(By: Uma Silvestre)
At that time (6,000 to 5,000 BC), in India, a physician was regarded as an important member in the community. His job was to prevent sickness, not merely to cure it. Sage Dhanawantar and his wife Dhanawantri made considerable contributions to advancing the system of medicine and surgery in that ancient era.
As karkarta (elected supreme leader of the clan), Nandan provided generous assistance to physicians, particularly to Sage Dhanawantar. The sage gave his disciples the following two main guiding principles:
“The health of your patients and their recovery is of paramount importance, even at the cost of your own health. You do not choose patients. Their pain and agony calls to you. Do not pass it by—be he a master, servant or slave, rich or poor, man or animal
“By all means, pray for and with your patients, if you wish. And surely, if your prayers have no effect on your patients, they are at least good for your mental health and to guard your soul.“
Sage Dhanawantar described six ‘winds’ which cause bodily functions—udana, from the throat responsible for speech; prana from the heart for breathing; somana, fanning a cooking fire in the stomach to separate digestible food; vyana that caused bloodflow to and from the heart; ojas, a diffused wind throughout the body producing energy for bodily functions; and apana that produced semen for sex and procreation.
The sage explained how food is digested and how blood, bone marrow and semen are formed. He listed the functions of the spinal cord, and located eighteen centres in the brain which were the seats of learning, memory, nervous system, psychic energy and other impulses. Dhanawantar’s views on the relationship between the brain and heart were, later, criticized. For instance, he speculated that there was another diffused ‘wind’—the ‘inner voice’—which measured, weighed and assessed all that the brain wanted to do, and sometimes, it encouraged or even opposed what the brain contemplated, though the brain was the commander and could reject or accept what the inner voice whispered. Many found his views on the adverse effect on the individual’s health as a result of the brain rejecting the advice of ‘inner voice’ unacceptable. They simply believed that the brain considered all options and finally selected, unopposed, the course that appealed to it.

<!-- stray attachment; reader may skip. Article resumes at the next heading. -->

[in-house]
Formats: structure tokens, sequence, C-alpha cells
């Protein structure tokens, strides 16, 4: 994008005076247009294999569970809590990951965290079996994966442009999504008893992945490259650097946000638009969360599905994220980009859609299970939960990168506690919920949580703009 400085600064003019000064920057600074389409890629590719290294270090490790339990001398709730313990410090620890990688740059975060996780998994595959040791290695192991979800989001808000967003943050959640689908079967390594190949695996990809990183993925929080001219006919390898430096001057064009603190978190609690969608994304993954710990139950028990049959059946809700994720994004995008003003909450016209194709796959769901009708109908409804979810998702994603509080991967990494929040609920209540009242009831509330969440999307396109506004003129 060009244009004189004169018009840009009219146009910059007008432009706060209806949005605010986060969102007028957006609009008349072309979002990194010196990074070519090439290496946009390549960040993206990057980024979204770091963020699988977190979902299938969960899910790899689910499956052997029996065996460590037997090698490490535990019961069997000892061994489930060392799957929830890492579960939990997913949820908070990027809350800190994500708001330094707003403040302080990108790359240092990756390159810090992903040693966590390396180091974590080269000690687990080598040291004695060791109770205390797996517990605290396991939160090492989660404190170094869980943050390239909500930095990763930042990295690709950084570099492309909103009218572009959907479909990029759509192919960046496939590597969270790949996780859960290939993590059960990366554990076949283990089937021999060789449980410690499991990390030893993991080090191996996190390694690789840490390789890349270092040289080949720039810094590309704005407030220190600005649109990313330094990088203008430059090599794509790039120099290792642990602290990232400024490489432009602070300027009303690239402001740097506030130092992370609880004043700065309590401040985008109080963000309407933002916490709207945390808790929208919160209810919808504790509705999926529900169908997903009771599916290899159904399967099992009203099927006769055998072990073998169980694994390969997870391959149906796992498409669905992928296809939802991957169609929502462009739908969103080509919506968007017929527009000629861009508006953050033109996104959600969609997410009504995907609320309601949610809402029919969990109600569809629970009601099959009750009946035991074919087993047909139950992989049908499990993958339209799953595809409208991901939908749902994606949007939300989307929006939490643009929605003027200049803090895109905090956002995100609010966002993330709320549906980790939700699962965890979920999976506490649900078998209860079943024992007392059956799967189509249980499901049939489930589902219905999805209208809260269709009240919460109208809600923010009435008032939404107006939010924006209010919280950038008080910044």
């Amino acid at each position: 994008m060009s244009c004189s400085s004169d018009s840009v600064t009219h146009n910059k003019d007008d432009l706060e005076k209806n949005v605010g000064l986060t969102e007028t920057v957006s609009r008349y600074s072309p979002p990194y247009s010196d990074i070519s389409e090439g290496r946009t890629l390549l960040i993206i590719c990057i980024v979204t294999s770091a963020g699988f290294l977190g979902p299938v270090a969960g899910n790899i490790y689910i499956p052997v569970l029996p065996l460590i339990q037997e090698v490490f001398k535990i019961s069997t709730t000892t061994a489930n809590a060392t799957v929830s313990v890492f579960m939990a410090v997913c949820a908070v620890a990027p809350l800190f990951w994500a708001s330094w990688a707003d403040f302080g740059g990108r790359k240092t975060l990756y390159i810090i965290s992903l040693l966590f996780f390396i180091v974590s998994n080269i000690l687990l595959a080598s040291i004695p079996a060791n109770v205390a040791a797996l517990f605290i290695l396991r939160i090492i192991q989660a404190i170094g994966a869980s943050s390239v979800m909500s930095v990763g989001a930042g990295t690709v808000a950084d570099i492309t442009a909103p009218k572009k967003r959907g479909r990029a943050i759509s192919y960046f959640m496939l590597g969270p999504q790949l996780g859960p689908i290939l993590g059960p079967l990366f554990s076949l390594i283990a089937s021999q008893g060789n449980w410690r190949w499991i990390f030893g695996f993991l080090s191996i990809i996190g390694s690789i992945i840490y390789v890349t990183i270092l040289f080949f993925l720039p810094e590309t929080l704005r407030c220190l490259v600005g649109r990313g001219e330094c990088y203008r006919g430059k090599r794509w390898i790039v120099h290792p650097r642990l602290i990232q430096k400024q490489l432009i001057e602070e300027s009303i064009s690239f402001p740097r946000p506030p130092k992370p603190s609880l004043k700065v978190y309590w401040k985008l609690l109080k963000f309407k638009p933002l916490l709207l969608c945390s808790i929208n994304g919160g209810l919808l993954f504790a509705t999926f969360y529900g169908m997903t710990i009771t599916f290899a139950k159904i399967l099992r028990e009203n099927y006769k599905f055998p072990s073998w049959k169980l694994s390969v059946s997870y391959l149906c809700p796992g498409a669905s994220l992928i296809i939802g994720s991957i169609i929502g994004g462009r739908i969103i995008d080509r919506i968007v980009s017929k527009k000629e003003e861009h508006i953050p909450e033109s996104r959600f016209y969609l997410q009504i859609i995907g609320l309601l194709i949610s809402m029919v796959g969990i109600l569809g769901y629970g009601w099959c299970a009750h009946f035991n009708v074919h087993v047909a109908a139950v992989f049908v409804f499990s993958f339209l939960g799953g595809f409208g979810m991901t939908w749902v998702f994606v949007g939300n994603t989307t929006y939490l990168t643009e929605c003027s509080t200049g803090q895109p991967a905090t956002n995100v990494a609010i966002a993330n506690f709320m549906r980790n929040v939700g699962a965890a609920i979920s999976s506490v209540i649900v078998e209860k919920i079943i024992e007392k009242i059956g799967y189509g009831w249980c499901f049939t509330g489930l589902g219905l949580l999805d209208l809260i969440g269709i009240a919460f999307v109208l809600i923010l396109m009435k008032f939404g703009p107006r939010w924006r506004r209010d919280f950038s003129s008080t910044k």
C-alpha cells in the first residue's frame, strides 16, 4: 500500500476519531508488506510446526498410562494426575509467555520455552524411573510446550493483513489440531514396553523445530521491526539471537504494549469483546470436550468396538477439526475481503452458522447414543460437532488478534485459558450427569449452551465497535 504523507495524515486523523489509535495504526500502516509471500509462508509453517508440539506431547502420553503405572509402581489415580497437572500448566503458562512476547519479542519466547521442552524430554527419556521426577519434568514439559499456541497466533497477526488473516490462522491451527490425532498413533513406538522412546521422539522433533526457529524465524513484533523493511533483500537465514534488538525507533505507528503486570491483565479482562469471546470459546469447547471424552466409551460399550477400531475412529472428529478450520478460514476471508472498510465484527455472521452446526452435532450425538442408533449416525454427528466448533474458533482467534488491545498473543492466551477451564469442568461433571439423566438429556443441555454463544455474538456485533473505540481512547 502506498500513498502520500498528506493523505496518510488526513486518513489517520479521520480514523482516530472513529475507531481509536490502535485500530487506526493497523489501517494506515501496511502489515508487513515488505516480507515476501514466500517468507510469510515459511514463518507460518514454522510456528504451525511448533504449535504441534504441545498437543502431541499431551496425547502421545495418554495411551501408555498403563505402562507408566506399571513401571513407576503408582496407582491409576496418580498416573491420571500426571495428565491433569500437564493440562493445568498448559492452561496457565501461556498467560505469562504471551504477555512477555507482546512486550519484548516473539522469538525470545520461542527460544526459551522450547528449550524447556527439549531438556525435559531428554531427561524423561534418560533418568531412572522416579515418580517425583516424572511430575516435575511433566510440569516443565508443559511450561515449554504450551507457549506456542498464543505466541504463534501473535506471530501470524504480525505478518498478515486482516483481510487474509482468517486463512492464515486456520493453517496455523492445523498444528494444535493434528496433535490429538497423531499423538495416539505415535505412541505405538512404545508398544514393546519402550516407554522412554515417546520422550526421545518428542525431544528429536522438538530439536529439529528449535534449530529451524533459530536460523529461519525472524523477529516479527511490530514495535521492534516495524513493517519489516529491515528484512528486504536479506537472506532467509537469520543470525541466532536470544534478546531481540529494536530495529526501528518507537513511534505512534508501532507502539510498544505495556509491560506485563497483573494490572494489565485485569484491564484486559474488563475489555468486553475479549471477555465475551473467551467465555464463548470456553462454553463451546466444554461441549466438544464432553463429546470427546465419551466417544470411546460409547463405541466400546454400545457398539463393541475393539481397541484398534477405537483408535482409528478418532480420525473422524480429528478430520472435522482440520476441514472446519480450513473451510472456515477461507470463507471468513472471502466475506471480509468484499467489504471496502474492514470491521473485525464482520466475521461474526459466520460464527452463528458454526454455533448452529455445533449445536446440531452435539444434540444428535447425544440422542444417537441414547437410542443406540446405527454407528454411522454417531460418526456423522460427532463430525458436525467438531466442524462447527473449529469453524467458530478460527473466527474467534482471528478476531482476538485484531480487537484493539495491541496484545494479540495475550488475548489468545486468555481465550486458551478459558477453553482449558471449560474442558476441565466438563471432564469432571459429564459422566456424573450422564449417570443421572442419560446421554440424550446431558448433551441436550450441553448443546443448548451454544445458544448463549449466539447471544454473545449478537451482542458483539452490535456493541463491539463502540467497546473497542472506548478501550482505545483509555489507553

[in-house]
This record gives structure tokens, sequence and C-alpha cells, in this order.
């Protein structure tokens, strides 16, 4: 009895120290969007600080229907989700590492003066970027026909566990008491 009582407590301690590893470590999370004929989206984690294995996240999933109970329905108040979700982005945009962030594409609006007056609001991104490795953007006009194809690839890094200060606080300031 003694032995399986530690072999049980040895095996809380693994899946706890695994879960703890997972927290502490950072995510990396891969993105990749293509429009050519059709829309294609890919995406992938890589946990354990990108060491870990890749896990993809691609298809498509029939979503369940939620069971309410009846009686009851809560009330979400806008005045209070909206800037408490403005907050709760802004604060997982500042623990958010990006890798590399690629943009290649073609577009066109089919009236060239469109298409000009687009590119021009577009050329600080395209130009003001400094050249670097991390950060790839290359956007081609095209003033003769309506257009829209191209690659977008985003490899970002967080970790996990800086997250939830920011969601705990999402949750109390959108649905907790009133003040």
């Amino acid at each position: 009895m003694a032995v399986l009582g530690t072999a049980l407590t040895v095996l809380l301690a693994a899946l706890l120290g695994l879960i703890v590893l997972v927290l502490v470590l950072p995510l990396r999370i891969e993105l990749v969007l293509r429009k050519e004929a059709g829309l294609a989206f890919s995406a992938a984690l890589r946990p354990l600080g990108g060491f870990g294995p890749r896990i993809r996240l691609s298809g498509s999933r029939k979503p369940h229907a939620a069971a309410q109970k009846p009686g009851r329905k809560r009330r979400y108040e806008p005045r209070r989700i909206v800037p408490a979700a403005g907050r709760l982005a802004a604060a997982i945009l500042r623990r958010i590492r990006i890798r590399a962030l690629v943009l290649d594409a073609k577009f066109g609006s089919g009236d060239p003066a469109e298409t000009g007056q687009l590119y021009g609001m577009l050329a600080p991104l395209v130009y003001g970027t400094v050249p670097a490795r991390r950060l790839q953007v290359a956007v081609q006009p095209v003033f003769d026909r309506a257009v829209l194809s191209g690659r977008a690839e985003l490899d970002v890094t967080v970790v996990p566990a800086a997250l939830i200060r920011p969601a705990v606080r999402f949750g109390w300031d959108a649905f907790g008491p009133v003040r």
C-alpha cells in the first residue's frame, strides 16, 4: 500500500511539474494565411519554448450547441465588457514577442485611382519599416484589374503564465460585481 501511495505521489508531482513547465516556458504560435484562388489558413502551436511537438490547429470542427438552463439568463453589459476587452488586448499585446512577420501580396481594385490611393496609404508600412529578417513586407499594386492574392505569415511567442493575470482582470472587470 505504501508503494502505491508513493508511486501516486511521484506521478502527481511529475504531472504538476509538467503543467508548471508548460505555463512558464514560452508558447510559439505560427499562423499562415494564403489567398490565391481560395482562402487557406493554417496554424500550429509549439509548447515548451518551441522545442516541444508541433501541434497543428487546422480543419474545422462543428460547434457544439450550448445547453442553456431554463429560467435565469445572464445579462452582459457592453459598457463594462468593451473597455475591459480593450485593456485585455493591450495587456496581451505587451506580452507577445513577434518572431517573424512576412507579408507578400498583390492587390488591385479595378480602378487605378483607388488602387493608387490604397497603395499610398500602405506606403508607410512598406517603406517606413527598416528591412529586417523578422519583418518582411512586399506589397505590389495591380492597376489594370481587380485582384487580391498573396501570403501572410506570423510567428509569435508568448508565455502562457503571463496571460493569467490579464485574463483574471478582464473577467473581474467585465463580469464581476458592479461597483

The sage’s wife, Dhanawantri, was also criticized for some of her theories. She conceived three main stages of the functioning of the human brain. In its first stage, the brain received and interpreted outside signals (such as by eyesight, sounds, the sensation of touch or smell). In the second stage, processes took place to analyze those signals and to evolve a plan of action, and in the third stage, the brain issued commands to the body for movement, speech, or any other action or inaction. None objected to these views or to her view of the two organisms of the brain—Stream of the Conscious’ and the ‘Stream of the Unconscious’. But she was criticized much when she went far afield to speculate that the ‘Stream of the Unconscious’ had another current, which possibly arose before one was born and remained after one died and that much of its content came from one’s past lives and would go forward to next series of lives, ‘enriched or seasoned by experience of our sojourn in the present’. This hidden, undying ‘current’, according to her, could be tapped by the wise, for its knowledge of the ‘infinite unknown’ and ‘the memory of what happened before one was born and possibly a preconception of what may happen after one died’. She gave the instance of infants finding music and lullaby soothing, even before they could understand anything else, for it was the familiar sound heard by them for countless past generations.
Their critics complained that the sage and his wife often forgot the line between scientific study and philosophy, but Dhanawantar always held that one led to the other. and cheerfully accepted any criticism. To his students, he said: ‘If only my ignorance equaled my knowledge, I would know a trillion times more. So be sure, dear students, to question all that I say and investigate everything yourselves.’